by Mónica Garcia

At sixteen, I was told I couldn’t hold in my voice in my sleep,
and every night when I shifted my body, words followed restless sleep.

My mother told me how her mother hid house keys, afraid of her daughter 
rising corpse-like and slipping into the night instead of just speaking, all while asleep.

One night, I recorded my throat gasping out con todo lo puedo sentir
aqui and imagined my hand thumping against my chest, drunk with sleep.

I tried to cover my lips, muffling my mouth with cotton sheets,
but as I kept getting tangled in the fibers, syllables slipped through sleep.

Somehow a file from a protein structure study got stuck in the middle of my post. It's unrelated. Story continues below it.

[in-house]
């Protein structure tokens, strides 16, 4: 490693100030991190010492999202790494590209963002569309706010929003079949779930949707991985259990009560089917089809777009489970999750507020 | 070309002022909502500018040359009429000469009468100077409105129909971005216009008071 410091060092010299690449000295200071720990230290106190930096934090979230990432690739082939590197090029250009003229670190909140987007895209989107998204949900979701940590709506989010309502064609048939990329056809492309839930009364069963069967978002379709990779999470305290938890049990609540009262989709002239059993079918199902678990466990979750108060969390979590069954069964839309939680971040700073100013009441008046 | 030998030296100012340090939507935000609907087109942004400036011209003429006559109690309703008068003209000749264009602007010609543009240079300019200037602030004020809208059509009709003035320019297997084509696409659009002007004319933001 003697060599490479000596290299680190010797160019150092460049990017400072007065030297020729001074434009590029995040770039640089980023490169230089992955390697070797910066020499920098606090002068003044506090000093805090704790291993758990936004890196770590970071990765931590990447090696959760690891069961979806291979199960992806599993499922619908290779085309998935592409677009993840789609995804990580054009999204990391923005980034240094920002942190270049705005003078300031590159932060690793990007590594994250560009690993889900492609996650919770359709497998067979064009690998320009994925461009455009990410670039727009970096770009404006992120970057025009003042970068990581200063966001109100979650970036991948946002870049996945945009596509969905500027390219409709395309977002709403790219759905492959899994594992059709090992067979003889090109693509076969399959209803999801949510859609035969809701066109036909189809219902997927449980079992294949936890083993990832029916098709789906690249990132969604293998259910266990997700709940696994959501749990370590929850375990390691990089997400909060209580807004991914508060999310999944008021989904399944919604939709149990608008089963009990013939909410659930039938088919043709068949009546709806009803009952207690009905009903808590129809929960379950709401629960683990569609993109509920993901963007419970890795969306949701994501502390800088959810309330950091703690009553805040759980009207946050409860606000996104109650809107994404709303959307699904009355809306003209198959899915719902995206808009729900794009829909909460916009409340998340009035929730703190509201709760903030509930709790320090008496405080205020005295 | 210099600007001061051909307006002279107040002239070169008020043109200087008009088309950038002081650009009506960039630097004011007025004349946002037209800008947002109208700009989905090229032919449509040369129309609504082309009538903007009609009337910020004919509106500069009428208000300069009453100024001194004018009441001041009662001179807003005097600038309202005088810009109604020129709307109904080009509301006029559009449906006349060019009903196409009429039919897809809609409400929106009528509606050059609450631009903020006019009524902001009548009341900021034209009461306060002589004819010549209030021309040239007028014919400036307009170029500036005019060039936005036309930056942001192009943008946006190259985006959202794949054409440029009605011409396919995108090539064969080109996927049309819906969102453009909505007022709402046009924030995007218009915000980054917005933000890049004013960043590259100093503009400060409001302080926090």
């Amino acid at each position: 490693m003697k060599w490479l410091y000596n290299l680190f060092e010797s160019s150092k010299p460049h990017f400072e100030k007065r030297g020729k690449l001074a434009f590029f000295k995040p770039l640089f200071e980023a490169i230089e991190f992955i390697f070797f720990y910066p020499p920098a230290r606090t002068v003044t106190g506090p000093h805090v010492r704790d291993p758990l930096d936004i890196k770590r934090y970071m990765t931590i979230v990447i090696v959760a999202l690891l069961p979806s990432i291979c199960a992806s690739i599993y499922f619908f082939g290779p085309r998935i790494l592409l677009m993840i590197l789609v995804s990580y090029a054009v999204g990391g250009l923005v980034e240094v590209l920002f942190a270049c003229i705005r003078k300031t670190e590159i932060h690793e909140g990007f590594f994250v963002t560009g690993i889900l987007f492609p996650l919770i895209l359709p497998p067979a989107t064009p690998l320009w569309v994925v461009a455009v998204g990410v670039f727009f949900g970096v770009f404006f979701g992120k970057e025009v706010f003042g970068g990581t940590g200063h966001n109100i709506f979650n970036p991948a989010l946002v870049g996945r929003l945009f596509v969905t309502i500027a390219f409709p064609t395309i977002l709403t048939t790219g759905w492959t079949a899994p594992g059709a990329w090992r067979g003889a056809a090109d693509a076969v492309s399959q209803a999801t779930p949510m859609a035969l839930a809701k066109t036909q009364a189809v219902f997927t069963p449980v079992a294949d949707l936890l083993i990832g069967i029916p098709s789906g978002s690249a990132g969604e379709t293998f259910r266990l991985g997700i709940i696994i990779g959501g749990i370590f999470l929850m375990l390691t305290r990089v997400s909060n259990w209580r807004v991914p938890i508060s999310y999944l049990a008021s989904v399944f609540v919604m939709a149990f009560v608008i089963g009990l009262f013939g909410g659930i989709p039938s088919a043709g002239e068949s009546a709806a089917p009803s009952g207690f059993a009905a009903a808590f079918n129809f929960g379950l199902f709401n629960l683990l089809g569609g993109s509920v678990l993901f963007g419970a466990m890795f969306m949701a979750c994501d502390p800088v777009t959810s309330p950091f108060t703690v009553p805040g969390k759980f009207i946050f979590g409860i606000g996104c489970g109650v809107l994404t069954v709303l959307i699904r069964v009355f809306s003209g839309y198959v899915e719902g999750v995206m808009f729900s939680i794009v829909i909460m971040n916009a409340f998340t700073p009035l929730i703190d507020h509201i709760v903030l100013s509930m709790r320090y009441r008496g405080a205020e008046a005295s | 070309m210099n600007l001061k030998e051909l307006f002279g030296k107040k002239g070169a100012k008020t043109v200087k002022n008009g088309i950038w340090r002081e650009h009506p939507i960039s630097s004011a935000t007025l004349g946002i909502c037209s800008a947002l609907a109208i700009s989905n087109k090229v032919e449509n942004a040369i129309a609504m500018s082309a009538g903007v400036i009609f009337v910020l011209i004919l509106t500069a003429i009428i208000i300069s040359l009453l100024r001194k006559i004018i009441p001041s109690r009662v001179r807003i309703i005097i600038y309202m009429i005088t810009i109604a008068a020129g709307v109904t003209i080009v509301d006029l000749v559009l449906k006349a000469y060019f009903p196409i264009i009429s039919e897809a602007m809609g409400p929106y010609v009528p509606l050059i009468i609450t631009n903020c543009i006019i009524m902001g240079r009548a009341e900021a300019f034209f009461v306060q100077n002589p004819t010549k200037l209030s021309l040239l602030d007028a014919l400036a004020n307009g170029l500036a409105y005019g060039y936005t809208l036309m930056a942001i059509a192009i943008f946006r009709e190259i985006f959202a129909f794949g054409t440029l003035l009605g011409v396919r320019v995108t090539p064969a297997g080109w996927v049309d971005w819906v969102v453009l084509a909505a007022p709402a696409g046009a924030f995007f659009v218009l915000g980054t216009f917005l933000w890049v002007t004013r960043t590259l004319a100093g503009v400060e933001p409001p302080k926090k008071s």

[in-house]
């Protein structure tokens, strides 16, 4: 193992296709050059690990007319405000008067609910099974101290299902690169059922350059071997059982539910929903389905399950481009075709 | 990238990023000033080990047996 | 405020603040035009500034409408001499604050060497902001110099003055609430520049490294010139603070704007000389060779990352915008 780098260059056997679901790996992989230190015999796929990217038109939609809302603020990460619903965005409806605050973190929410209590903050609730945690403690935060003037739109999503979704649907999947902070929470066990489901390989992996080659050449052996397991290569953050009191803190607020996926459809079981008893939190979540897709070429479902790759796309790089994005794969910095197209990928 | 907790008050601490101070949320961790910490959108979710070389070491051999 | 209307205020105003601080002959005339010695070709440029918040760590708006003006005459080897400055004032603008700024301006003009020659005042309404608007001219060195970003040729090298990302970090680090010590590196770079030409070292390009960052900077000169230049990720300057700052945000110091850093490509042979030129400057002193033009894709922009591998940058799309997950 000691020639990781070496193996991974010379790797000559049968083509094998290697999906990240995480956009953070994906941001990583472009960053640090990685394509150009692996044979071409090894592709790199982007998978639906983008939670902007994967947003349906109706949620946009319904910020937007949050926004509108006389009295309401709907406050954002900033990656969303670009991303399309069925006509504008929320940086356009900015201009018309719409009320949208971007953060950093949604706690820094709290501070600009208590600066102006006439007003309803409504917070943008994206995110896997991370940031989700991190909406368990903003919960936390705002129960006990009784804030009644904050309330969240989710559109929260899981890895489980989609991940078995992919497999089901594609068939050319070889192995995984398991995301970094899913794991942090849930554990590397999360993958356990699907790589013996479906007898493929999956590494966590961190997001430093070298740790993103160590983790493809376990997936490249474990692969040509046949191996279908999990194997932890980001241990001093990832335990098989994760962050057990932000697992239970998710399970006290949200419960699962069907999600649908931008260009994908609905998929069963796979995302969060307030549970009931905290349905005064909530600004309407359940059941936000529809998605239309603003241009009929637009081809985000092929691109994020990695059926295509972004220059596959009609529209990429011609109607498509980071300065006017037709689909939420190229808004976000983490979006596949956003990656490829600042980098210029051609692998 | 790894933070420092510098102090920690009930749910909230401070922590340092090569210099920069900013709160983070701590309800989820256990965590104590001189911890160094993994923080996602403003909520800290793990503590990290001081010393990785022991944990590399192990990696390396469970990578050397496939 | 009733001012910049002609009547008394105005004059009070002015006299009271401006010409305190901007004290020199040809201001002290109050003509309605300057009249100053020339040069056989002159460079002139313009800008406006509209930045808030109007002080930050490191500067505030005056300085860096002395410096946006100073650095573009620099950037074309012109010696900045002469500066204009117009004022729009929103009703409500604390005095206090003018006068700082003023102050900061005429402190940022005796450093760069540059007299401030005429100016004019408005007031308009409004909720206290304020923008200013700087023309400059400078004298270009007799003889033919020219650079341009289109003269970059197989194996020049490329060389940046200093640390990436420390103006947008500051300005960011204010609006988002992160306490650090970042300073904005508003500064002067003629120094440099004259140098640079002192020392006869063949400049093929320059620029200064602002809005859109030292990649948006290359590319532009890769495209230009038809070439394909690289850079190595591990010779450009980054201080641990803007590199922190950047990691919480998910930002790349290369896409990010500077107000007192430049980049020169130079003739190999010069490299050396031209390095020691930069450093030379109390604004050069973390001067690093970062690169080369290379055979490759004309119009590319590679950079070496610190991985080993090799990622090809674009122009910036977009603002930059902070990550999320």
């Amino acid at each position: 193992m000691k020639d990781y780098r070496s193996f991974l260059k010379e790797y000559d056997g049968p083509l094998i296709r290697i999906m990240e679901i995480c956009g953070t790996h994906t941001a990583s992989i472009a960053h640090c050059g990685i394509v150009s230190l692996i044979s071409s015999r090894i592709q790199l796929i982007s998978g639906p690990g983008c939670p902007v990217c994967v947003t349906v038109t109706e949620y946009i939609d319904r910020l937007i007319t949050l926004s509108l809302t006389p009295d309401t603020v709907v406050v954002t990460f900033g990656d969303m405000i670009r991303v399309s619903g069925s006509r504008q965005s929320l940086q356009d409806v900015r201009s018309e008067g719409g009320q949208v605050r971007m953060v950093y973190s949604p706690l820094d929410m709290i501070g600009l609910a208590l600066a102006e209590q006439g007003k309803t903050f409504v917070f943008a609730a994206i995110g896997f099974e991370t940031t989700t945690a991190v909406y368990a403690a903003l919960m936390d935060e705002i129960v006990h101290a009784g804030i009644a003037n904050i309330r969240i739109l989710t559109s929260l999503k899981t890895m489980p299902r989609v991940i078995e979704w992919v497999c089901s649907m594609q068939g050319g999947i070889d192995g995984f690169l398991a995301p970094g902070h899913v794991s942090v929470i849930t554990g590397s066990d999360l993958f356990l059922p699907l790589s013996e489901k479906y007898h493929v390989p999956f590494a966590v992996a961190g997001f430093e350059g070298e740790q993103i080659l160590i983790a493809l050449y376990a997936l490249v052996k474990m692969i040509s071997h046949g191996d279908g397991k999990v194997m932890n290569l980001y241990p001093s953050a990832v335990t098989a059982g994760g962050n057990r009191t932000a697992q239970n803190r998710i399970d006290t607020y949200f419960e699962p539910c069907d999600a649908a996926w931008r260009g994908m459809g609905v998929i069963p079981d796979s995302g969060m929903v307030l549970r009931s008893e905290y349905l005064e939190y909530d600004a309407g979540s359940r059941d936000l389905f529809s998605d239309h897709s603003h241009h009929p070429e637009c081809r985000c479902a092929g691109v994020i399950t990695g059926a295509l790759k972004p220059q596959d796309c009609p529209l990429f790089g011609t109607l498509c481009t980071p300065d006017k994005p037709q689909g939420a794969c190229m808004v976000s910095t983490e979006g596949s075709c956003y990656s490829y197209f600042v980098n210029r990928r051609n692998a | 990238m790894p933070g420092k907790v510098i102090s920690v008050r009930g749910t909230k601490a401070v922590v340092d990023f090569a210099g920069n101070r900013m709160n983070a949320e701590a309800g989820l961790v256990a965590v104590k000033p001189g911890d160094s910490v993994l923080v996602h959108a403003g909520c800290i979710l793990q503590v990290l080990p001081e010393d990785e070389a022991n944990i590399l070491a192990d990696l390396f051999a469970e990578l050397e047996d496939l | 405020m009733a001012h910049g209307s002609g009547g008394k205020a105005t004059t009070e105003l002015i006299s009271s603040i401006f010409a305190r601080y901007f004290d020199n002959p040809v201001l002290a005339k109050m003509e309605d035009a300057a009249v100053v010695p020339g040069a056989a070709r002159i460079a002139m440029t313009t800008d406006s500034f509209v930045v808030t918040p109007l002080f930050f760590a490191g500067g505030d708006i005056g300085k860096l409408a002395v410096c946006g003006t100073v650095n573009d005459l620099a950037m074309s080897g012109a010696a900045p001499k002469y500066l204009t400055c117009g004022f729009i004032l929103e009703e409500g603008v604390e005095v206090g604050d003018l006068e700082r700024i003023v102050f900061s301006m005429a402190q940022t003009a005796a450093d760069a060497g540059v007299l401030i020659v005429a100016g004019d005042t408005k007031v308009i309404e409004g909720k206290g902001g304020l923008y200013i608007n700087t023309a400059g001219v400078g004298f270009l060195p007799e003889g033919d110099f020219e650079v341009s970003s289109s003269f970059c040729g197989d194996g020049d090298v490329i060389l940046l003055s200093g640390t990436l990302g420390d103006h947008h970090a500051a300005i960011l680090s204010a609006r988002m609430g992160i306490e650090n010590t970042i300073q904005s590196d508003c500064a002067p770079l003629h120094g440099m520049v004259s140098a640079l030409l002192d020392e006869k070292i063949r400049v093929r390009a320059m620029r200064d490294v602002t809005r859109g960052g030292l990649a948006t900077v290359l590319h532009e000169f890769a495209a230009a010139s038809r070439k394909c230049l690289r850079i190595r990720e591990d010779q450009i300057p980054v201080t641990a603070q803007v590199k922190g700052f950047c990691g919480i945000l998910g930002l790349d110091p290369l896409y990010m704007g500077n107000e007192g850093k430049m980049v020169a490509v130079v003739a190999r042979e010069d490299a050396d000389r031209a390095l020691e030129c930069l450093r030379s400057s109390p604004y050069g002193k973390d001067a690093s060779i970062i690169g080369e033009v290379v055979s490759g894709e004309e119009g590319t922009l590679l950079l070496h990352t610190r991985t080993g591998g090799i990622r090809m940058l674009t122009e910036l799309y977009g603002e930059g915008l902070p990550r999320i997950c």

When I tried to fit an explanation neatly into the box of myself, I found Somniloquy, 
a jumbled latin word, when broken apart, murmuring loqui (speak) and somnus (sleep).

So what are we doing my disembodied voice asked me one night.
I couldn’t answer, instead turning towards and away from my pillow, sleepless.

Less and less could I close the shutters of my eyes, afraid what my tongue
would let loose when I couldn’t be awake to stop it. This sleep-

talking I’ve somehow inherited from my mother like an accent,
like her real voice asking Mónica, is it over? But it’s in my sleep.

One thought on “Somniluquyphobia

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